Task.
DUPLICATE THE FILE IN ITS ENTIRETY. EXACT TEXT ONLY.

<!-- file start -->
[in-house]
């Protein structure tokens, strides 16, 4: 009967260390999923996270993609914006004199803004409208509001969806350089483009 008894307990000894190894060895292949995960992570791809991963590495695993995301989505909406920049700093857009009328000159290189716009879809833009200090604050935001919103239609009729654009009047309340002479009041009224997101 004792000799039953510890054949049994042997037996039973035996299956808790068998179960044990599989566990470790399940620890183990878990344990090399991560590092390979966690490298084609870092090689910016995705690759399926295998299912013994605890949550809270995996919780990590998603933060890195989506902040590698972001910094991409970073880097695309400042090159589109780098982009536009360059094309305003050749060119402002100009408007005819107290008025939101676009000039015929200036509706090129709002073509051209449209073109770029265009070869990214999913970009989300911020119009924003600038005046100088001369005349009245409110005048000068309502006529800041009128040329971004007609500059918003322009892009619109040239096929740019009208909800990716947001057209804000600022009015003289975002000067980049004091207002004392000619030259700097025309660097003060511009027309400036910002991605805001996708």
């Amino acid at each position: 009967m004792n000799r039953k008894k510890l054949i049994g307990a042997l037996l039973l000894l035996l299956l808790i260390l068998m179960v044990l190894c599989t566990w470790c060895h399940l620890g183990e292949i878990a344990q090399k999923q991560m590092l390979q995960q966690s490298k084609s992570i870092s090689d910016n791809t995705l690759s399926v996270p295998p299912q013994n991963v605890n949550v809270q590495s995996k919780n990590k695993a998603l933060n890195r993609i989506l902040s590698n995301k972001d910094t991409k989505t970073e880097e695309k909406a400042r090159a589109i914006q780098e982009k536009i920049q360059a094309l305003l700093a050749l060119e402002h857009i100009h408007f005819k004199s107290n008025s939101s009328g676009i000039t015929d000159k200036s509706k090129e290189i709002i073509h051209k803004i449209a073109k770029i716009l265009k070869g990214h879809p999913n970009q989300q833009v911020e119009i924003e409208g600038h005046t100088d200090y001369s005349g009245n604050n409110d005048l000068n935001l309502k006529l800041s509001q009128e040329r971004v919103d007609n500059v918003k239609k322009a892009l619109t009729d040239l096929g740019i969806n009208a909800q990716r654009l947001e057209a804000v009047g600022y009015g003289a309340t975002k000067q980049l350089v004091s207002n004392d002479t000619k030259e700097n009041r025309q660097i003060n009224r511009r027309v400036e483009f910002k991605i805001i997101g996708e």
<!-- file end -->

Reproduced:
[in-house]
């Protein structure tokens, strides 16, 4: 009967260390999923996270993609914006004199803004409208509001969806350089483009 008894307990000894190894060895292949995960992570791809991963590495695993995301989505909406920049700093857009009328000159290189716009879809833009200090604050935001919103239609009729654009009047309340002479009041009224997101 004792000799039953510890054949049994042997037996039973035996299956808790068998179960044990599989566990470790399940620890183990878990344990090399991560590092390979966690490298084609870092090689910016995705690759399926295998299912013994605890949550809270995996919780990590998603933060890195989506902040590698972001910094991409970073880097695309400042090159589109780098982009536009360059094309305003050749060119402002100009408007005819107290008025939101676009000039015929200036509706090129709002073509051209449209073109770029265009070869990214999913970009989300911020119009924003600038005046100088001369005349009245409110005048000068309502006529800041009128040329971004007609500059918003322009892009619109040239096929740019009208909800990716947001057209804000600022009015003289975002000067980049004091207002004392000619030259700097025309660097003060511009027309400036910002991605805001996708």
């Amino acid at each position: 009967m004792n000799r039953k008894k510890l054949i049994g307990a042997l037996l039973l000894l035996l299956l808790i260390l068998m179960v044990l190894c599989t566990w470790c060895h399940l620890g183990e292949i878990a344990q090399k999923q991560m590092l390979q995960q966690s490298k084609s992570i870092s090689d910016n791809t995705l690759s399926v996270p295998p299912q013994n991963v605890n949550v809270q590495s995996k919780n990590k695993a998603l933060n890195r993609i989506l902040s590698n995301k972001d910094t991409k989505t970073e880097e695309k909406a400042r090159a589109i914006q780098e982009k536009i920049q360059a094309l305003l700093a050749l060119e402002h857009i100009h408007f005819k004199s107290n008025s939101s009328g676009i000039t015929d000159k200036s509706k090129e290189i709002i073509h051209k803004i449209a073109k770029i716009l265009k070869g990214h879809p999913n970009q989300q833009v911020e119009i924003e409208g600038h005046t100088d200090y001369s005349g009245n604050n409110d005048l000068n935001l309502k006529l800041s509001q009128e040329r971004v919103d007609n500059v918003k239609k322009a892009l619109t009729d040239l096929g740019i969806n009208a909800q990716r654009l947001e057209a804000v009047g600022y009015g003289a309340t975002k000067q980049l350089v004091s207002n004392d002479t000619k030259e700097n009041r025309q660097i003060n009224r511009r027309v400036e483009f910002k991605i805001i997101g996708e």